Two of my favorite workouts to introduce to a triathletes run training cycles both utilize a running track of 400 repeats. You’ve probably heard of or even performed “track work”, “speed work” or 400 repeats, but in my experience most of what you find in a training plan description or group workout isn’t specific enough regarding the effort or pace to use for the work and rest ratio. In both my private client’s training and my 12 week triathlon training plans for sale here on the site, I use 5k and vVo2max paced 400 repeats. Don’t let the names scare you!
Depending on the athlete’s development, I may start with a 4 week cycle of the 5k pace training, then back off and switch to a different intensity workout for the week (such as hills), or I may go straight to the “vVo2 max” based workouts for an more advanced triathlete. The rest of this article is about 5k paced training, to prepare you for any race distance, including marathons and iron-distance racing. vVo2 max pace training will be covered in Part 2 of the Elite Training Techniques.
5k Pace Track Workouts
Don’t be misled by the name, these workouts will benefit triathletes and runners of any distance. The main planning strategy is where during your buildup these fit best depending on your goal race. 5k paced intervals are low risk when done right and can be incorporated into most training phases. If your goal race is a sprint or olympic, do these closer to he race. if you’re training for long course triathlons or half-marathon or marathons, adding these to the front end of your training plan will boost your fitness and threshold.
Regardless of your current ability, as long as you can run a 5k (at any speed), you can benefit from the 5k repeats to help add speed and minimize injury in training.
I first started using these workouts from Bobby McGee an Olympic Running Coach located in Boulder, CO. Without exception, every triathlete I have used these with has improved their speed in a short period of time. This is not a guarantee that you will also, but try it out and see how you feel.
Here’s how it works – 4 Simple Steps
Take your recent minutes/mile pace for a stand-alone 5k, either actual race or a simulated field effort. Divide that by 4 and subtract 2-4 seconds. This is your target pace for each 400m/440yd repeat, or 1 lap around a standard running track.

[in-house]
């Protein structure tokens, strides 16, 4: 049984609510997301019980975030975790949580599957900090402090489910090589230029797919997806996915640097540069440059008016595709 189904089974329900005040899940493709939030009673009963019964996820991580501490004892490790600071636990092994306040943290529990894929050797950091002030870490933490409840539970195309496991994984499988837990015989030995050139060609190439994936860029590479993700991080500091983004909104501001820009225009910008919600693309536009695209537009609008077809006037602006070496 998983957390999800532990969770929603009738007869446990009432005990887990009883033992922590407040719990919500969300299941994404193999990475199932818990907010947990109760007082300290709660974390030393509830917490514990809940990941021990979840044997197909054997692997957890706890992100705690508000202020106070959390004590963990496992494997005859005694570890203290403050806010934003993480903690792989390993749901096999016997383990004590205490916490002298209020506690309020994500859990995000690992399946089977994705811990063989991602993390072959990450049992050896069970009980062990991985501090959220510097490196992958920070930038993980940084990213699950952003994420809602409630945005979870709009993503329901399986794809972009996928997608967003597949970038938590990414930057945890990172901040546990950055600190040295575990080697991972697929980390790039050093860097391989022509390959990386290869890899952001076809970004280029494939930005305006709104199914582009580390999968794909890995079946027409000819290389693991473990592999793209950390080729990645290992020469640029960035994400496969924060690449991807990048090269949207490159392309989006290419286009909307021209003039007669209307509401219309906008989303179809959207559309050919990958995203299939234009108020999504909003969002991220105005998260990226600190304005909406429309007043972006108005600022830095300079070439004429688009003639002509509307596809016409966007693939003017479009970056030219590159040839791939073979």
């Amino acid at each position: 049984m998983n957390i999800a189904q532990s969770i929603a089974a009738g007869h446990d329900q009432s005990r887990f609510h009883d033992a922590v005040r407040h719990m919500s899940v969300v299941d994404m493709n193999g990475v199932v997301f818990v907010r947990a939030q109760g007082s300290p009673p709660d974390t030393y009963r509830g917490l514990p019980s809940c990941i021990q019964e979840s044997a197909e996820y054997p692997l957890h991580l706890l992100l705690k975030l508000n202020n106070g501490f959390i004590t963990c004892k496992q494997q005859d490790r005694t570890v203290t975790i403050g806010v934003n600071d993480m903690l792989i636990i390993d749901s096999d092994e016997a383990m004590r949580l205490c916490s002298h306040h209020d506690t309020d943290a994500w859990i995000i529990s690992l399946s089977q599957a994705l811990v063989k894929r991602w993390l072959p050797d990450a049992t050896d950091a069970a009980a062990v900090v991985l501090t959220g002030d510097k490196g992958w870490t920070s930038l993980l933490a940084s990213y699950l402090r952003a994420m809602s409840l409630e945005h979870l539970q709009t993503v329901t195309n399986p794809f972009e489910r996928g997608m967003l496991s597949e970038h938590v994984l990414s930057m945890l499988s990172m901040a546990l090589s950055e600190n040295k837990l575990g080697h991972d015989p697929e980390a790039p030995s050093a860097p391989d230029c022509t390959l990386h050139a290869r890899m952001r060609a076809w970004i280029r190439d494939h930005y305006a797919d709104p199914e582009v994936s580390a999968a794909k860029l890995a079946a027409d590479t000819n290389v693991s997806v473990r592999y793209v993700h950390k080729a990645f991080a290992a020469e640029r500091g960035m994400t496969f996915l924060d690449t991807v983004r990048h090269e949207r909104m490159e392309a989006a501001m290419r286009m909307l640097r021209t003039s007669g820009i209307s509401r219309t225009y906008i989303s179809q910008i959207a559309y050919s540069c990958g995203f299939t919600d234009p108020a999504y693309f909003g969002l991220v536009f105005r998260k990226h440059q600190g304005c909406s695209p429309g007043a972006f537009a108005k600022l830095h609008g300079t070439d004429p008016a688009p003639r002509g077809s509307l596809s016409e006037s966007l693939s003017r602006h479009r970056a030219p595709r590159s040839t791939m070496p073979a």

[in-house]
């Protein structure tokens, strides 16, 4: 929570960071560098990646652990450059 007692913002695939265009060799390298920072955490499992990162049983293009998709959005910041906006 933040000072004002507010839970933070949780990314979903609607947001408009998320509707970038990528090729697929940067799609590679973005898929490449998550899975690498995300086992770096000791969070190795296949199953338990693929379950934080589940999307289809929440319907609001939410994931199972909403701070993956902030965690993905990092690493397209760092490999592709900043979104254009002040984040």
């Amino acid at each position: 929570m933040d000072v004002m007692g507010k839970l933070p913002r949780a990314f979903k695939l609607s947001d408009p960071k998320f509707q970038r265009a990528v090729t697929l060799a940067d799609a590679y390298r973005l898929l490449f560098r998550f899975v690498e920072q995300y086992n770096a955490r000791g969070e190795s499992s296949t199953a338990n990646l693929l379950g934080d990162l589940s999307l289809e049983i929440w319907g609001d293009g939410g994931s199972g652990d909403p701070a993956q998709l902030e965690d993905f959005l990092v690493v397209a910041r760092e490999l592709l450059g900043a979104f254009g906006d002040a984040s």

Step 1: 5k time: 31:00
Step 2: Mile Pace: 10min/mile
Step 3: 1/4 mile pace: 2:30min/mile
Step 4: Subtract 2-4 seconds for a range of 2:26-2:28
This is your target pace for one lap around the track.
The key to making these work is to be brutally honest with yourself about whether or not you are hitting your paces. These are not necessarily difficult to do from a fitness point of view, but it requires you to develop and improve your sense of pacing at a clip that’s relatively fast for you. If your time for each running lap varies by more than 4 seconds, you need to improve your ability to choose and hold a pace.
Don’t be a “First Lap Hero!”
I can nearly guarantee that the first time you try this workout, you’re going to go blazing fast around the track and be well ahead of the target pace…and you’ll feel like a superstar!! But that’s not the pace I want you to hit. I want you to be able to deliberately choose to hit this pace at will over and over and over again.
You can take your rest one of two ways, either take equal work/rest ratios by running 1 lap then walking or jogging near the start for the same time period OR you can simply jog 1/2 lap in-between each running lap. If you choose the latter you’ll end up moving your starting point ahead by 1/2 lap each time, so every other effort you’ll start on the opposite side of the track.
How many intervals to do?
Use this guideline to determine how many of these intervals to start with in your first week. This is a recommendation only, but it’s better to start with too few and then build your way up
|5k time (min)||Mile Pace (min/mile)||Week #1||Week #2||Week #3||Week #4|
|30 – 37||10:00 – 12:00||4||6||8||4|
|24 – 30||8:00 – 10:00||6||8-10||10-12||6|
|22- 24||6:00 – 8:00||8-12||10-14||12-16||8-12|
I’ve put some suggested boundaries on 5k times for this workout. If you are running slower than a 12 minute mile, or faster than a six minute mile, there are probably some other approaches that might make more sense for you.
For those hares running sub 22 minute 5ks, you’ll definitely want to check out Part 2 of the Elite Training Techniques on using vVo2 Max. This is the exact technique I used with David who set his “5 in 5” this summer… 5 PRs in 5 Races.
For those running slower than a 12 minute mile, you can still benefit from these workouts, but you’ll need to be careful and observe your running form and your run/walk ratio during a 5k. If your 5k race is done with continuous running and slower than 37 minutes, it’s likely that you’ve got one or more major improvements you can make including weight loss, consistency in training and running technique. Adding an “elite triathlon training” technique to your current training may not be the best use of your current training time.If this describes you then you’ll want to check out Part 3 of this series…Elite Technique Tips (as opposed to training tips)
Don’t feel like self-coaching? Use these pre-made plans!
If you would like to try these techniques for your next Sprint or Olympic Distance Triathlon, these elite training tips are utilized in both the Intermediate and Olympic distance training plans available here. The intermediate plans use these 5k pace workouts and the advanced plans incorporate vVo2 max training which you’ll read about in Part 2.